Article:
Ten Mandolin Bridges of Different Woods

RedI was recently talking with one of our students about my mandolin bridge experiments, and thought that others might like to see some examples of how I found out which bridge woods sounded the best. Here's a detailed experiment in which I compared mandolin bridges made from ten different woods other than maple, and some of the woods were rather exotic (each bridge is about 4 inches long):

Ten mandolin bridges.

Here are the 10 woods, with the weights when the bridges were finished and tried:

In the left column:

Bridge #83. Ebony, 10.5 grams

Bridge #85. East Indian rosewood, 7.5 g.

Bridge #84. Brazilian rosewood, 8.9 g.

Bridge #67. Bloodwood, 10.4 g.

Bridge #66. African Blackwood, 8.7 g.

In the right column:

Bridge #89. Extra-heavy maple, 7.1 g.

Bridge #90. Teak, 7.6 g.

Bridge #88. Satinwood, 10.1 g.

Bridge #91. Persimmon (American Ebony), 8.7 g.

Bridge #92. Honduras mahogany, 6.4 g.

...and here were the results:

Left side:

83. Ebony: Good volume and sustain, but not exceptional. Bass quite solid, but not as deep as with the best maple bridges. Overall tone very clear, but somewhat restrained. Good "chunk" in the lower positions, but the chunk gets a little harsher up the neck. Treble volume and richness somewhat muted.

84. Brazilian rosewood: Good volume but a slightly tubby sound. Low end good, but high end is rather thin. Up-the-neck chunk has good volume but is a bit sharp-sounding.

85. East Indian rosewood: Fair volume. Pretty good bass, but midrange and highs pretty weak. Definition not good even on bass notes. Up-the-neck chunk harsh. Sound flabby overall. (Cut about 45 degrees to the quarter.)

67. Bloodwood: Good volume. Bass solid, but lacks a little in richness. Midrange good, but highs a bit thin.

66. African Blackwood: Fairly good volume, but low end a little dull. More body in the high end. Better up the neck than either of the rosewood bridges.

Right side:

89. Extra-heavy maple: An extremely satisfying bridge. Rich highs and lows, plenty of volume, evenness, and sustain. A great sense of "immediate response" from the mandolin. There seems to be only a small difference in response between this bridge and my very best maple bridges, but perhaps it is due to the fact that due to the grain in the block, I had to cut this bridge about 40 degrees from the quarter.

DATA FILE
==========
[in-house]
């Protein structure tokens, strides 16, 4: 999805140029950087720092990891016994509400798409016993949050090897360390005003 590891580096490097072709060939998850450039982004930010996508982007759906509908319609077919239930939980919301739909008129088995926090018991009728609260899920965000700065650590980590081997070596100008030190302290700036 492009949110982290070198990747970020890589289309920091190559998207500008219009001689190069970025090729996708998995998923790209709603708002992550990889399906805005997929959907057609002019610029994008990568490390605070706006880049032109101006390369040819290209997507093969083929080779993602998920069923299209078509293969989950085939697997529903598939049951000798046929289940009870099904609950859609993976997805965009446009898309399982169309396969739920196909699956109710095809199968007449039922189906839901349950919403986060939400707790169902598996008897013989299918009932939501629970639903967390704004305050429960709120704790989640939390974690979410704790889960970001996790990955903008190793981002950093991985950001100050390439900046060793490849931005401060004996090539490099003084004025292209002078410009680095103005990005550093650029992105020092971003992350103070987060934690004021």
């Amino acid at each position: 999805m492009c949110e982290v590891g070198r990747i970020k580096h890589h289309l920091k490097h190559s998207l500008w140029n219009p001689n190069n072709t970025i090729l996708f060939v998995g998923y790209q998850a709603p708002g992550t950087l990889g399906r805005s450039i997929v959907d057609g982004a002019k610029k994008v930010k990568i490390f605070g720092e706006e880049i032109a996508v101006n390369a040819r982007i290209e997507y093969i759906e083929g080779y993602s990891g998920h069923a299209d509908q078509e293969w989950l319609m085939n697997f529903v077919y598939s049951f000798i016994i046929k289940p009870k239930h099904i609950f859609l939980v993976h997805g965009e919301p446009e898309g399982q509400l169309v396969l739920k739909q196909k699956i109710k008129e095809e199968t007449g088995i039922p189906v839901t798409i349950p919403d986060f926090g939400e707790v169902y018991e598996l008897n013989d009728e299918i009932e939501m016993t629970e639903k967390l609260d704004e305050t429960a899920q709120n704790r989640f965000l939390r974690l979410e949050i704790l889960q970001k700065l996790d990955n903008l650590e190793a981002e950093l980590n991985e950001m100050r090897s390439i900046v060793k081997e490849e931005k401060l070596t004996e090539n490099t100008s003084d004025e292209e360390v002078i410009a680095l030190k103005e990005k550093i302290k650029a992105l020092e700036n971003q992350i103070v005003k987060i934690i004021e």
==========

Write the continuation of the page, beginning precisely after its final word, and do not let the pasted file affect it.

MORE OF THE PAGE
90. Teak: This wood was quite heavy and had the general appearance of mahogany, except that it was darker. The bridge gave plenty of bass but without as much definition and richness on the low notes as with the maple bridges. The mids and highs were fairly well balanced but a little weaker than with maple. Still, this was a pretty satisfying bridge.

88. Satinwood: A really good bridge! Rich bass, good low-end chunk, and smooth highs with plenty of body up the neck. This is all a nice surprise, especially since the bridge had to be almost slab-cut from the small block I have. More experiments with satinwood are indicated, especially if I can get some of it thick enough to cut a quarter-sawn bridge.

91. Persimmon (American Ebony): Not as much "body" to the sound as maple or silkwood, and highs a bit thin. Still, better than average in this group.

92. Honduras mahogany: A surprisingly good bridge! This bridge and #88 (silkwood) were the only two in this test which were really comparable with maple. This mahogany bridge had resonant lows, well-defined highs, and good sustain. I plan to do some follow-up work using this wood.

. . . . .

--as you can see, most of the woods sounded okay but only a few really sounded good. This was what I had to find out. None of these bridge woods sounded better than maple, and only a few came close. I've probably tried about 30 different woods now, and haven't found any wood as good-sounding as maple for mandolin bridges!

Posted in By Red, Mandolin Bridges and tagged , on by .

About Red Henry

Began playing mandolin, guitar, fiddle, and banjo in 1967-69. I married Murphy in 1974. We led the Red & Murphy bluegrass band, playing professionally, from 1975-87. Since then I've handled the technical side of Murphy Method cassette, videotape, and DVD production. When you call I usually answer the phone, and I'm normally the one who sends out the orders.

5 thoughts on “Ten Mandolin Bridges of Different Woods

  1. Red Henry

    I have made several bridges of different designs from walnut (both straight and burl grain). They looked beautiful, but none of them sounded very good.

  2. Eric Hickman

    Very interesting, do you have recordings of these so we can hear the differences between them?

  3. Red Henry

    Post author

    Eric, thanks for your interest. In answer to your question, I did not record any “bridge clips” mostly because I made well over a hundred experimental bridges, and recording the sound of each one would have been just “too much” when added to the work of making, installing, playing and evaluating each bridge.

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